“As matter encounters singularity at the event Horizon and as the soul encounters the timeless dimension of divine essence or the Zen concept of Sunyata wherein one reaches Satori or enlightenment, we are all talking the same language of manifest creation standing at the very threshold of a true realisation of its current created status and yet knowing that this is illusion or Maya and our destiny lies beyond this creature horizon.”[1] ……….Tiburtius. B
Human existence is on a plane of ‘returning origin’ of our humanity. But this cannot be a permanent presence in our base material and physical nature but a constant ascendency, a spiralling upward journey to our authentic higher nature, for spiritual replenishment. Due to this diligent exercise our returning origin shifts upward towards a new level of transcendence.
Love to you all


Thursday, July 13, 2017

Form is Emptiness and Emptiness is Form

There are many stories about the great Bodhisattva Avalokiteshvara. This one is unique
One day, when he was sitting by the old dried river bed wondering how to alleviate the thirst of the tribal people, his mind was in turmoil as he was the chieftain and it was his responsibility to find water for them. Many years before this river was a torrent providing abundant water but now only a trickle flowed. He was sitting and looking for alternatives of how to find water when he realized that a troubled and anxious mind cannot think constructively. He should let go of his thoughts and focus his awareness on the river bed where abundant water once flowed. He then realized that with no rain or spring to feed the river, there must be some other source. He then saw many huge boulders up the river, he suddenly realized how in the past the force of the once wild stream must have hollowed out that rock. He then remembered how water tended to puddle in those kind of hollowed out rocks and boulders.
He suddenly cupped the palms of his hands to mimic the hollow shape that he saw in that rock and he wondered why he had never considered that a hollow shape could hold stuff, contain something... water for instance.
Suddenly he became aware of the sound that a few drops of water made that still slowly trickled down the rock wall behind him.
He could hardly find the right words to express what he had just discovered, he somehow blurted out, "Form is Emptiness!" but realizing that people will not understand him he added "and Emptiness is Form!"
When Buddha expounded the “Diamond Sutra” He has the following dialogue with his principle Bhikkhu, Subhuti and the dialogue is as follows:
'Subhuti, what do you think? Are there many particles of dust in the universe?'
Subhuti replied: 'Many, World Honoured One!'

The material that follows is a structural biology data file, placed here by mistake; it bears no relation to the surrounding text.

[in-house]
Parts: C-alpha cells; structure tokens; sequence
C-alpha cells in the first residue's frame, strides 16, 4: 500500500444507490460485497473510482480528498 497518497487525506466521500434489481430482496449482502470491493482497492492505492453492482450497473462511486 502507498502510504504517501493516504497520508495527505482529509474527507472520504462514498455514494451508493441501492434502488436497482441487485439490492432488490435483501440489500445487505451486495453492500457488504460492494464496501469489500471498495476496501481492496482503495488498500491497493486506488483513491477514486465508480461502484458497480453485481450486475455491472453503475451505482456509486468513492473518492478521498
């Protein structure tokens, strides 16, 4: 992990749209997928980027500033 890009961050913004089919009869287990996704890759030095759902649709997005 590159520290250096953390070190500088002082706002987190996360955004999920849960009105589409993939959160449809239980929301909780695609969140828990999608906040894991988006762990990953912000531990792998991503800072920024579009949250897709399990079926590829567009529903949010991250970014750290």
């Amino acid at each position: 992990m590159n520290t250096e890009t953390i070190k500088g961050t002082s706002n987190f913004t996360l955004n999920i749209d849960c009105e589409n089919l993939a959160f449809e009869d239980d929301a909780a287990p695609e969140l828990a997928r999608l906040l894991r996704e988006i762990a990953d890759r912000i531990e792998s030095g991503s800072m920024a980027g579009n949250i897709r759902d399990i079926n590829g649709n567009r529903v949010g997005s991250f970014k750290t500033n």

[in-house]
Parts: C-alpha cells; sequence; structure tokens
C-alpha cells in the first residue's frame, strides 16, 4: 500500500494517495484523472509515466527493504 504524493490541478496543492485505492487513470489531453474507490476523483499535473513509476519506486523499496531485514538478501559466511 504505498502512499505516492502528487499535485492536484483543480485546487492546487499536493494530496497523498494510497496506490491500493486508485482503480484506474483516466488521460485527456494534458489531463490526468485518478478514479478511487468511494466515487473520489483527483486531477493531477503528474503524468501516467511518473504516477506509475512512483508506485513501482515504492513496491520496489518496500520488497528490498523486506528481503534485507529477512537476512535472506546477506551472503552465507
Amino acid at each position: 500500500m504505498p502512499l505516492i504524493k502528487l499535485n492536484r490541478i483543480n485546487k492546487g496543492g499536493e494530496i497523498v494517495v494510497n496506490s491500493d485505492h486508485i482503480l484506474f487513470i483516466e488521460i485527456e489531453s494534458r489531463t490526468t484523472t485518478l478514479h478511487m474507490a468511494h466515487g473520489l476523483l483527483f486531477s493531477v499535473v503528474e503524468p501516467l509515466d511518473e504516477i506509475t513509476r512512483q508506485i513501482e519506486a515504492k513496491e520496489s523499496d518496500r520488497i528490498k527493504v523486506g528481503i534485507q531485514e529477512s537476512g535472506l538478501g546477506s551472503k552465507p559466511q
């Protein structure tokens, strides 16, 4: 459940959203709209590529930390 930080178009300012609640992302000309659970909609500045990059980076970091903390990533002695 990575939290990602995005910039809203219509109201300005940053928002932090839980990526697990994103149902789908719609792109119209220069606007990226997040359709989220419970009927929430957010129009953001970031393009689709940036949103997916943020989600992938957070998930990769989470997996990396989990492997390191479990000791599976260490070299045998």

'Subhuti, the Tathagata says these particles of dust are not (real), (but) are (merely) called particles of dust. The Tathagata says the universe is not (real), but it is (merely) called the universe.'
Buddhist cosmology is very advanced and the above dialogue points out to the deep understanding taught by the Buddha. The story and the teachings of Bodhisattva Avalokiteshvara, as well as the Diamond Sutra teaches that the fundamental aspect of reality is emptiness.
As we now understand through research in particle physics and in our exercise of reconciling Quantum theory and Special theory of relativity that the concept of matter as consisting of particle is an illusion. String Theory posits that particle are manifestations of strings of energy vibrating at different frequencies in different dimensions. So the observable universe is an illusionary, collective, objective reality created by perception in a conditioned mind.
If we delve deep my understanding is that consciousness forms the very substratum of both the world of observation as well as the observing mind. Hence in these undifferentiated entities how can one arrive at a duality. Hence all dualities result from a conditioned consciousness rooted in forms.
All ‘rupas’ or forms and ‘lakshanas’ or attributes or the result of corrupted mind.
In a frustrated rational mental mode the existential philosopher Jean Paul Sartre declared:
 “Anything, anything would be better than this agony of mind, this creeping pain that gnaws and fumbles and caresses one and never hurts quite enough.” But this is the truth that grasping reality with our rational mind leads us to a frustrating experience.
The criticality of our mental self-annihilation, a burning to ashes of our overloaded rational mind, is brought out by Friedrich Nietzsche, in his book ‘Thus Spoke Zarathustra’.